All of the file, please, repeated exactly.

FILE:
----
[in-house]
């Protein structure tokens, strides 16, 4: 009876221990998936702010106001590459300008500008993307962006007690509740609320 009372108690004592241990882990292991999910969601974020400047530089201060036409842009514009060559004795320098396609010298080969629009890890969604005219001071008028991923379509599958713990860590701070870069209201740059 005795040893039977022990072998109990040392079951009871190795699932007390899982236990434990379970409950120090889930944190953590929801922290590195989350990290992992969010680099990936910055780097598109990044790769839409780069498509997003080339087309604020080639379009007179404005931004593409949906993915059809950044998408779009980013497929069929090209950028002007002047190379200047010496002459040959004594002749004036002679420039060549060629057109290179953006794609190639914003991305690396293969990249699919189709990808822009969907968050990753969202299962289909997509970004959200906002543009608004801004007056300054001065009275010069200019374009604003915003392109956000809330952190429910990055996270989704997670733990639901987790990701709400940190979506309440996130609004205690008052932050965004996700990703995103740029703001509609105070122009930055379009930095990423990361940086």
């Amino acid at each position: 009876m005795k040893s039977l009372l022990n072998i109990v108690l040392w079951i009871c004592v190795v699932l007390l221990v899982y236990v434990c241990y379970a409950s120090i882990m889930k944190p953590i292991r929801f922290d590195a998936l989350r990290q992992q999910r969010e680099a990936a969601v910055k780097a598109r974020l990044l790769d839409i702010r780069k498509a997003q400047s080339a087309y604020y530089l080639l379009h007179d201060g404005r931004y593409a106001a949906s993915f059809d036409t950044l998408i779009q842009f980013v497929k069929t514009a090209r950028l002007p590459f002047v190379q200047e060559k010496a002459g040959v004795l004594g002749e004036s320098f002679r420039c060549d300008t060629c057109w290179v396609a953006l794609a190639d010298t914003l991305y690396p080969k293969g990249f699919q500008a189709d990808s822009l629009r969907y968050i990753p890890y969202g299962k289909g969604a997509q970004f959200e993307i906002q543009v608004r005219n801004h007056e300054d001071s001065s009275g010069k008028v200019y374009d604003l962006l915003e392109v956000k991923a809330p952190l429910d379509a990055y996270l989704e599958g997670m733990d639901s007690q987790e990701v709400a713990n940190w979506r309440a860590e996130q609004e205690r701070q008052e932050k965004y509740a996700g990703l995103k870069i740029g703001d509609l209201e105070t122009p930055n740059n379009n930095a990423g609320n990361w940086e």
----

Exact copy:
[in-house]
């Protein structure tokens, strides 16, 4: 009876221990998936702010106001590459300008500008993307962006007690509740609320 009372108690004592241990882990292991999910969601974020400047530089201060036409842009514009060559004795320098396609010298080969629009890890969604005219001071008028991923379509599958713990860590701070870069209201740059 005795040893039977022990072998109990040392079951009871190795699932007390899982236990434990379970409950120090889930944190953590929801922290590195989350990290992992969010680099990936910055780097598109990044790769839409780069498509997003080339087309604020080639379009007179404005931004593409949906993915059809950044998408779009980013497929069929090209950028002007002047190379200047010496002459040959004594002749004036002679420039060549060629057109290179953006794609190639914003991305690396293969990249699919189709990808822009969907968050990753969202299962289909997509970004959200906002543009608004801004007056300054001065009275010069200019374009604003915003392109956000809330952190429910990055996270989704997670733990639901987790990701709400940190979506309440996130609004205690008052932050965004996700990703995103740029703001509609105070122009930055379009930095990423990361940086």
């Amino acid at each position: 009876m005795k040893s039977l009372l022990n072998i109990v108690l040392w079951i009871c004592v190795v699932l007390l221990v899982y236990v434990c241990y379970a409950s120090i882990m889930k944190p953590i292991r929801f922290d590195a998936l989350r990290q992992q999910r969010e680099a990936a969601v910055k780097a598109r974020l990044l790769d839409i702010r780069k498509a997003q400047s080339a087309y604020y530089l080639l379009h007179d201060g404005r931004y593409a106001a949906s993915f059809d036409t950044l998408i779009q842009f980013v497929k069929t514009a090209r950028l002007p590459f002047v190379q200047e060559k010496a002459g040959v004795l004594g002749e004036s320098f002679r420039c060549d300008t060629c057109w290179v396609a953006l794609a190639d010298t914003l991305y690396p080969k293969g990249f699919q500008a189709d990808s822009l629009r969907y968050i990753p890890y969202g299962k289909g969604a997509q970004f959200e993307i906002q543009v608004r005219n801004h007056e300054d001071s001065s009275g010069k008028v200019y374009d604003l962006l915003e392109v956000k991923a809330p952190l429910d379509a990055y996270l989704e599958g997670m733990d639901s007690q987790e990701v709400a713990n940190w979506r309440a860590e996130q609004e205690r701070q008052e932050k965004y509740a996700g990703l995103k870069i740029g703001d509609l209201e105070t122009p930055n740059n379009n930095a990423g609320n990361w940086e």